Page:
Something for Owen // A New Island Playground Will Delight Kids of All Kinds

By Vicki Wilson

From the solar panels on their roof, to the Nissan Leaf in their driveway, to the fair trade coffee company they founded, it’s easy to get a sense for the type of people that Kelsey and Stacy Marshall are. They do the right thing because it’s the right thing to do.

So it comes as no surprise that the Marshalls are now working to build an all-inclusive playground on Bainbridge Island. While the inspiration behind their efforts came from the loss of their 6 year-old son Owen due to complications from cerebral palsy, the couple see this playground as far more than a tribute.

They see it as a place for our youngest residents to fully participate in the most important occupation of childhood: play. Set to break ground in September on a site at Rotary Park, Owen’s Playground will be a place where the play experience will not discriminate or segregate everyone can participate to the best of their ability, and have tons of fun doing it.

“It’s really about quality play for everybody. It’s the evolution of the playground,” Kelsey said. “If you could make a great playground that everyone could play on, why wouldn’t you do it?” Accessibility affects not only kids with challenges, but also their siblings and caregivers.

For example, if a parent has to sit on the perimeter because the playground is inaccessible, they are isolated and often don’t have a sightline to their other child. In the end, they might simply  ake going to the playground off the list.

“It was so heartbreaking to sit on the sidelines of play,” Stacy said, recalling memories of trying to go to traditional playgrounds with Owen and his younger brother, Elliot. Especially heartbreaking for the Marshalls, a family that embodies the word “outdoorsy.”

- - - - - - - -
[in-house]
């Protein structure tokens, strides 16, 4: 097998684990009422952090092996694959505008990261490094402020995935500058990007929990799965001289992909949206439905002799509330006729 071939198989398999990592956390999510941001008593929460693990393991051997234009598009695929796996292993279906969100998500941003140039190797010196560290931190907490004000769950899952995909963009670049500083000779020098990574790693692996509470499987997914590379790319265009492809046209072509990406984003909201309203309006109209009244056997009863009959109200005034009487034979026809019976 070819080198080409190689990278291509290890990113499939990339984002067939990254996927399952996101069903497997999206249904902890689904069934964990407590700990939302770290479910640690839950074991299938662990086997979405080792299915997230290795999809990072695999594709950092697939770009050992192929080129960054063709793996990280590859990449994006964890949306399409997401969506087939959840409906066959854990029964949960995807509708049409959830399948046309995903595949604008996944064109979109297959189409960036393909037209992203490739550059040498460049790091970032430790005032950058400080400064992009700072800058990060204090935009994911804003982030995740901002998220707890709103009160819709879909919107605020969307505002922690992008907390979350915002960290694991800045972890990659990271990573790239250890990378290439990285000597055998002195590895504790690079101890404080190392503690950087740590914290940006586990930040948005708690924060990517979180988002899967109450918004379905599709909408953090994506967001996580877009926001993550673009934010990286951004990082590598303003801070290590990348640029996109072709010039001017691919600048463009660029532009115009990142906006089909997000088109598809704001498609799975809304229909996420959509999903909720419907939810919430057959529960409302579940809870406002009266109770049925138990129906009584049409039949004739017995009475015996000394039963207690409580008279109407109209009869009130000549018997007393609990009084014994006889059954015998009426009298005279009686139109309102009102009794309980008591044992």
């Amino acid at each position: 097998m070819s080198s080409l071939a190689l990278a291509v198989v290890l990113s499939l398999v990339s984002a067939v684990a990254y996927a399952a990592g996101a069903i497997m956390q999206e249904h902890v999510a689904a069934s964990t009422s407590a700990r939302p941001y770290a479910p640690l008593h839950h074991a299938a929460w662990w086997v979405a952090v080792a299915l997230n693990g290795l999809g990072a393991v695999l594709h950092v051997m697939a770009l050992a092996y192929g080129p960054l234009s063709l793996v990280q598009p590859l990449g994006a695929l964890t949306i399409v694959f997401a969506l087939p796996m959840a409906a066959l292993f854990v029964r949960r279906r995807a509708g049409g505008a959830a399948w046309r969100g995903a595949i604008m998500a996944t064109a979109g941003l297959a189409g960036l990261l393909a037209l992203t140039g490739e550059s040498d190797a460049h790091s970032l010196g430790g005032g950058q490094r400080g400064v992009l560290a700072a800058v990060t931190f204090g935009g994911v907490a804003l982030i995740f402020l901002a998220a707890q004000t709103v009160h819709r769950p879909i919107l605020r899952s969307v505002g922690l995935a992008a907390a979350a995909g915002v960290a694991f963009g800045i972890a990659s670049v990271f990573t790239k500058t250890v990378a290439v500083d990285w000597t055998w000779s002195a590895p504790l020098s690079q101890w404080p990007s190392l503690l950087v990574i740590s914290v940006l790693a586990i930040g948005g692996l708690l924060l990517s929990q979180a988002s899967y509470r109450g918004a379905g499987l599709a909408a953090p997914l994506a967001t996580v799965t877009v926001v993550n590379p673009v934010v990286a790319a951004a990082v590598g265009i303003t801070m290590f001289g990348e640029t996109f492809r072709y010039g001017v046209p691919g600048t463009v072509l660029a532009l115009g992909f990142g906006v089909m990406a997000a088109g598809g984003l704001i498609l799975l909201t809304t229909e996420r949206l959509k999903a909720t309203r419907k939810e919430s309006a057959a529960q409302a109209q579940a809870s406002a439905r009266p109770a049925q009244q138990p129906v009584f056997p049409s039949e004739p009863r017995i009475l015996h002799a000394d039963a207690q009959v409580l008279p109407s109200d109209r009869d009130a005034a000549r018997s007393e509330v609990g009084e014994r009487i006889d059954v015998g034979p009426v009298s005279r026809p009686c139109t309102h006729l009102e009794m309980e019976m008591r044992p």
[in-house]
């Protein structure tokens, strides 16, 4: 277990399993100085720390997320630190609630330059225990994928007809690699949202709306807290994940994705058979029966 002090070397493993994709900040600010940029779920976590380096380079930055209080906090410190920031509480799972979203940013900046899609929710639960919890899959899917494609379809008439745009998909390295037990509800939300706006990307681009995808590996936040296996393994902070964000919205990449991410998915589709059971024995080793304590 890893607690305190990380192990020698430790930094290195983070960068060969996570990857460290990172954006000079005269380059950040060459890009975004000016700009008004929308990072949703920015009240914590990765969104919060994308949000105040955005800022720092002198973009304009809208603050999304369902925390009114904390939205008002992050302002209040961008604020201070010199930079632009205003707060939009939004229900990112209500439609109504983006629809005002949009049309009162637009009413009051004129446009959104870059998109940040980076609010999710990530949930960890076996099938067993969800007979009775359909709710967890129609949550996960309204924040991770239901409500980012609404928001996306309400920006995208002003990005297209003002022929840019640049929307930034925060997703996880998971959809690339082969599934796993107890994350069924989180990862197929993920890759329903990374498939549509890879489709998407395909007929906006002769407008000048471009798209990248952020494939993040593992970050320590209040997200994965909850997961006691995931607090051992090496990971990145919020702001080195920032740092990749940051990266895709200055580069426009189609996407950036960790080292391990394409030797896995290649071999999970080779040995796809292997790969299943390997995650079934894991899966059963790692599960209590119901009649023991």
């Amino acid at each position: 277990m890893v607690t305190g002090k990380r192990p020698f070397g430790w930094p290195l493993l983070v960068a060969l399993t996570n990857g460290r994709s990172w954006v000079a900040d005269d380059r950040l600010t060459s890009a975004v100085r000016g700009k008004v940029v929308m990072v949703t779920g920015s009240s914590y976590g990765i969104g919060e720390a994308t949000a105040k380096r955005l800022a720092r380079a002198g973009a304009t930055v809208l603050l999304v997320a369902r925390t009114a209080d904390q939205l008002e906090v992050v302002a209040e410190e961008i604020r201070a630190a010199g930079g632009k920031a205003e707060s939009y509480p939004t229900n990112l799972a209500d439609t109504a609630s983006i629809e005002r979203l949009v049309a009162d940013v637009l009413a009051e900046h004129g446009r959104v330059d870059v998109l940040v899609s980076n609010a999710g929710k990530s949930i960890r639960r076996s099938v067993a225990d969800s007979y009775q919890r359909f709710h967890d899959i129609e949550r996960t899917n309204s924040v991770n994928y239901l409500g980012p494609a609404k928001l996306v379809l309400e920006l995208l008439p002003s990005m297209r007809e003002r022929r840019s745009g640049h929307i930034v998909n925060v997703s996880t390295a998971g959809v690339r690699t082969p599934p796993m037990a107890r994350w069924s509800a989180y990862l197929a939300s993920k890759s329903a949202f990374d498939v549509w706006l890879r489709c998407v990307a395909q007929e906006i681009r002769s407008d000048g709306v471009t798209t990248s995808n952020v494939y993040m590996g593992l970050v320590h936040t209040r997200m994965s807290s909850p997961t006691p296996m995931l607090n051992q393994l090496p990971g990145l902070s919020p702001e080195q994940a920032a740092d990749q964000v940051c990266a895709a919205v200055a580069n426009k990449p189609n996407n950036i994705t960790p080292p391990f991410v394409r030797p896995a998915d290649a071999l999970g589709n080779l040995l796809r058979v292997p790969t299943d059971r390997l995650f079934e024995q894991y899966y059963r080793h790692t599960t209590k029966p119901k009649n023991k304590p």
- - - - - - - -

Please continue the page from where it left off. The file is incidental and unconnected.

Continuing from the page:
“We consider ourselves to be playful people. We are always out hiking, cycling and cross-country skiing,” Stacy  said. By building the playground, which will be replete with natural elements like stones, sand and water, “you are bringing beaches, back country trails and streams into a park environment and making them accessible to people who couldn’t do that otherwise,” Stacy said.

Elements like a zipline, an extra-wide slide and a spinner with adaptable seating sound like fun for everyone, ensuring that accessibility won’t hamper playability. And by building the playground at grade, those in wheelchairs can really get in the middle of the action.

“Owen loved the sound of kids laughing and singing, but being on the perimeter didn’t allow him to have access to that joy,” Stacy recalled. Caregivers also won’t be left out in the rain, literally they can survey the scene from covered structures that are centrally located.

“It’s really the better playground for everyone,” Kelsey said. Of course, a dream playground like this one doesn’t come for free. The seed money for the project was raised through donations to a memorial fund and from the Bainbridge Island Parks Foundation.

The project is also supported by Rotary. Beyond that, fundraising is ongoing, and donor opportunities under consideration include named sponsorships of equipment and the sale of a coloring book illustrating the benefits of this type of playground.

Those benefits for kids, families and communities cannot be underestimated. Stacy put it best: “When we are young, so much of life happens on the playground—the navigation of difference, conflict, how we collaborate. Who we see on the playground forms our opinion of who is included in our community.” Hopefully, through Owen’s Playground, everyone will be. For more information or to make a donation, go to owensplayground.org or facebook.com/owensplayground.

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